The Production Value of Seams
There are some interesting points of views about testable design that I somehow missed catching in real time.
He then goes on to show what happens when you addTestability concerns to the some of the usual OOD principals.
He then shows how you can keep traditional OOP approach and still test your code using TypeMock.
I am firmly in Roy's camp when it comes for designing code to be testable. Before I goes on to explain further, I want to take issue with a couple of points in Eli's post:
Ctrl+Alt+B in Resharper will take me directly to the implementation. grep *.cs -S "interface\s+INameOfInterface" will do the same if I don't have Resharper. Not an issue.
No a code smell at all, in my opinion, just good seperation of the interface and its implementation. I may want to supply alternate implementation, which would be much harder if I had to a concrete class to work with.
Let me share a story. A while ago I was working on a system that needed to write to a file. The simplest code that I could write was:
That is not testable without using an invasive approach like TypeMock, so I choose this way:
I added two level of abstractions to the code, just to make it testable. Following Eli's approach, I had decreased the readability of the code and made it harder to understand and maintain. The problem is that I don't think that Eli considered the value of the seams that are created by writing testable code. (Take a look at the stats here, it was a bit more involved).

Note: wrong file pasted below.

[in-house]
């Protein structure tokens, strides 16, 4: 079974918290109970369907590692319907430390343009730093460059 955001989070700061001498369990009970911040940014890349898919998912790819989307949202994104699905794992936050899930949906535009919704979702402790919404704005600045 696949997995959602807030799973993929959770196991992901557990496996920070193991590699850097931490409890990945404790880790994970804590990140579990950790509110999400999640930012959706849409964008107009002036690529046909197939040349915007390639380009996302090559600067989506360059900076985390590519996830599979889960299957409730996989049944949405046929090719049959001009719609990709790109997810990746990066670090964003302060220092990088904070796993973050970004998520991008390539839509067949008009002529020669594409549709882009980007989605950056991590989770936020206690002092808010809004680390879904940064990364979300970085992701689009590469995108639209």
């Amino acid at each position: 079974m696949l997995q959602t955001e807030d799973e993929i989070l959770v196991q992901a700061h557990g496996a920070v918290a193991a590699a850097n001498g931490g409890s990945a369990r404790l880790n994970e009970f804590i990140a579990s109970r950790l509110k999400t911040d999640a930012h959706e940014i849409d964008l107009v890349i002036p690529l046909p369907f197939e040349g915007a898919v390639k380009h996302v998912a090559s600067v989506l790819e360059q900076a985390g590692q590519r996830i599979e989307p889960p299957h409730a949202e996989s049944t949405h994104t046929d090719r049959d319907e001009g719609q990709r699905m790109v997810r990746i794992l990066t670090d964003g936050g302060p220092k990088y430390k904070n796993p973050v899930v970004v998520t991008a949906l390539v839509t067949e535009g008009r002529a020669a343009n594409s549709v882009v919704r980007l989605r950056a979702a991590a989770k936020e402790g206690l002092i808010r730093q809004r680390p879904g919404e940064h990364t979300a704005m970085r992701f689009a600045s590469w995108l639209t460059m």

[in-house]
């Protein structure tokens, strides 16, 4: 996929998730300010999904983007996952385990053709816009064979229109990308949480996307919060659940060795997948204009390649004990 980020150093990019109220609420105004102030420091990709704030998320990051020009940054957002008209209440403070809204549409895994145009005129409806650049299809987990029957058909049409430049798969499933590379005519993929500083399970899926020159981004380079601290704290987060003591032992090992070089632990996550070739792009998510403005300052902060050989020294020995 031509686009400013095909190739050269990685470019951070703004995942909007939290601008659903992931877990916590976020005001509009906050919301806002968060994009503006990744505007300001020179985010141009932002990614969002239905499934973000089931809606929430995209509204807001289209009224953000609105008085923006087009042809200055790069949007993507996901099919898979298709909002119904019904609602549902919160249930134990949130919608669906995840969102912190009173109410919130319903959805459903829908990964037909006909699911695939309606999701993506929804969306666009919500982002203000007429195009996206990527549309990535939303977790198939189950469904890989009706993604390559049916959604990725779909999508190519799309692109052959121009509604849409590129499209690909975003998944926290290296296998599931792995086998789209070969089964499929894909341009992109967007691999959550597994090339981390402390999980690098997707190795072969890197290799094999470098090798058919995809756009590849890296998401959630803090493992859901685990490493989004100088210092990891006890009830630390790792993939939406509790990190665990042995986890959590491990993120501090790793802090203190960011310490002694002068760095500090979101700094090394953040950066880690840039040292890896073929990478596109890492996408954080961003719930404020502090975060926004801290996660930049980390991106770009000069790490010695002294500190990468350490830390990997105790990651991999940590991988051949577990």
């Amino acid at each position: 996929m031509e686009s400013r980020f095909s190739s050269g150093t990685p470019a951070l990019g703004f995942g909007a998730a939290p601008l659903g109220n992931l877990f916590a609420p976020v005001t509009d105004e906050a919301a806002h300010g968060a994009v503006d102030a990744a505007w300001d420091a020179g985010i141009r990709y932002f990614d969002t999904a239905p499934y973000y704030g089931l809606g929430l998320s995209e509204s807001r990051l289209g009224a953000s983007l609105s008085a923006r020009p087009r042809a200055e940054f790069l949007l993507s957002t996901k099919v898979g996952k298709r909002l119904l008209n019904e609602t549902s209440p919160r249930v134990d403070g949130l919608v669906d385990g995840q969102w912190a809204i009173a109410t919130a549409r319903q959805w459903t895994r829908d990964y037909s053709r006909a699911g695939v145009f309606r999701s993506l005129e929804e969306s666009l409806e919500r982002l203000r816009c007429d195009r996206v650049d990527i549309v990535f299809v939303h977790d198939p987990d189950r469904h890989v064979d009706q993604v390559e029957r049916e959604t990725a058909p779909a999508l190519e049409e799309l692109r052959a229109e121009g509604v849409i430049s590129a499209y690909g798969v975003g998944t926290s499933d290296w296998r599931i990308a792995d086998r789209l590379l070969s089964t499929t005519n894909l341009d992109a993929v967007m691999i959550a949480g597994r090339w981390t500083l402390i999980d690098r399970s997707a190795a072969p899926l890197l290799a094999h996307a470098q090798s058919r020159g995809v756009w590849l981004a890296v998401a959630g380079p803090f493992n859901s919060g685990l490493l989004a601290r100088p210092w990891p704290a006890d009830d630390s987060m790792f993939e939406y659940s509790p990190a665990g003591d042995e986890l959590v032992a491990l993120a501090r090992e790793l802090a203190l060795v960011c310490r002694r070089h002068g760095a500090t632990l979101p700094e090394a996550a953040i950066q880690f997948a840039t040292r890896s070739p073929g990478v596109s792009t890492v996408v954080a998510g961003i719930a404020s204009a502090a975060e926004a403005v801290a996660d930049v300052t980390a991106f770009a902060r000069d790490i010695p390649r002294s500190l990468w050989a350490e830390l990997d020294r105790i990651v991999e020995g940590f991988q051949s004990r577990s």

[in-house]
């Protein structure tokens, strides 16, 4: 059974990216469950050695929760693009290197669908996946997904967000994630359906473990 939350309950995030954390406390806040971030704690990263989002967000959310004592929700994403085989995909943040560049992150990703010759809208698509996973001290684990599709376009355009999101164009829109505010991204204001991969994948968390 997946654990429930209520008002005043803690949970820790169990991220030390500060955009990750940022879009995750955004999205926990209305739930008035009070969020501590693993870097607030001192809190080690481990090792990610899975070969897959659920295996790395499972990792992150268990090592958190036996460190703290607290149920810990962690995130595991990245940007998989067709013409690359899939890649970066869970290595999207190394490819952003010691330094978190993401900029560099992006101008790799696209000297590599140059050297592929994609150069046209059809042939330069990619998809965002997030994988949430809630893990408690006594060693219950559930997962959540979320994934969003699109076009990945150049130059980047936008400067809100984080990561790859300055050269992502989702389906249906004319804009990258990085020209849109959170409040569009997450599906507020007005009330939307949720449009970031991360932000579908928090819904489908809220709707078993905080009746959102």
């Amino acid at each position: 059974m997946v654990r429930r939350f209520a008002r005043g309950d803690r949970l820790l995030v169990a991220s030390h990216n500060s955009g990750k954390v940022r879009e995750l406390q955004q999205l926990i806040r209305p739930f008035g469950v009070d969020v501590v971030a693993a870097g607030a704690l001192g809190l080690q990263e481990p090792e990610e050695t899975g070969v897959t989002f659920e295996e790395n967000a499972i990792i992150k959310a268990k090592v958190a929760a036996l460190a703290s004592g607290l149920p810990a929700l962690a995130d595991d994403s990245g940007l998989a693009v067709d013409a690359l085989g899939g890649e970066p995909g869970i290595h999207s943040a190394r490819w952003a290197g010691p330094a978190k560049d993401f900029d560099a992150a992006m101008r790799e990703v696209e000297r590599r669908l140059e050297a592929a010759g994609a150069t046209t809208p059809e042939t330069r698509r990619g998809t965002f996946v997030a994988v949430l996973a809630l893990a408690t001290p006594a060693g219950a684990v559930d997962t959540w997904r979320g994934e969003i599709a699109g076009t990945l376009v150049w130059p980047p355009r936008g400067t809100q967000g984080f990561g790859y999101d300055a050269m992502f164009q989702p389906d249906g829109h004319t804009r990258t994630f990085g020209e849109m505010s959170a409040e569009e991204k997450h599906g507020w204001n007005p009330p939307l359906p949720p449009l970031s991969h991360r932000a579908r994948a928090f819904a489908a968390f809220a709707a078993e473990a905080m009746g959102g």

A seam is a core concept in Working Effectively With Legacy Code. A seam is a place where you can alter behavior in your program without editing in that place. They are crucial for being able to test your code. (Just to note, TypeMock create seams all over the place by simply being able to intercept any call under .Net).
Seams makes the code testable, but it also makes it a lot more flexible. Couple of weeks after I introduced the IFileWriterFactory, I had learned that the files that I was creating were to be consumed by a stupid batch process, which would copy them over to a mainframe system. If I happened to be in the middle of creating the file when the process start running, the mainframe would get a partial file, and chaos would enuse.
The standard way of handling this is to actually output two files, one with the real content, the second with an agreed upon extension, which basically tells the process "if you see a file with extension foo.csv.done, I have finished writing the file foo.csv". I had couple hundreds places in the application that I was writing files.
If I was following the traditional approach, I had to find all the places that I was writing to a file, and change the to:
As I mentioned, there were quite a few place that did it. Because I had a seam in place, I could simple change the returned implementation of the TextWriter that FileWriterFactory implemented, which would generate the ".done" file when the writer was disposed. You can bet that this was a valuable thing to be able to do.
In general, I find that testable design if far more flexible, because it means that you can inject different behaviors into the code. This means that you get more extensible code that you can later leverage to produce more business value. The simple abstraction that I have shown above is something that saved me two days of mindlessly going through the code and making the same stupid change all over the place.
So no, I do not believe that testability is not a first class concern, and I feel that it produce much better code in the end. Having more places where you can change the behavior without changing the code is a good thing, and it would end up saving you quite a bit of time. I can see it in Rhino Mocks all over the place, the fact that it is as decoupled as that means that I can take it in different directions (and offer extensability points for users) very easily.
The other side is apperant in many recent Microsoft releases, where internal and sealed are slapped on just about anything, and extensability points for something that they didn't explicitly planned are simply non-existant. This in turn greatly reduce the ability to work with the code.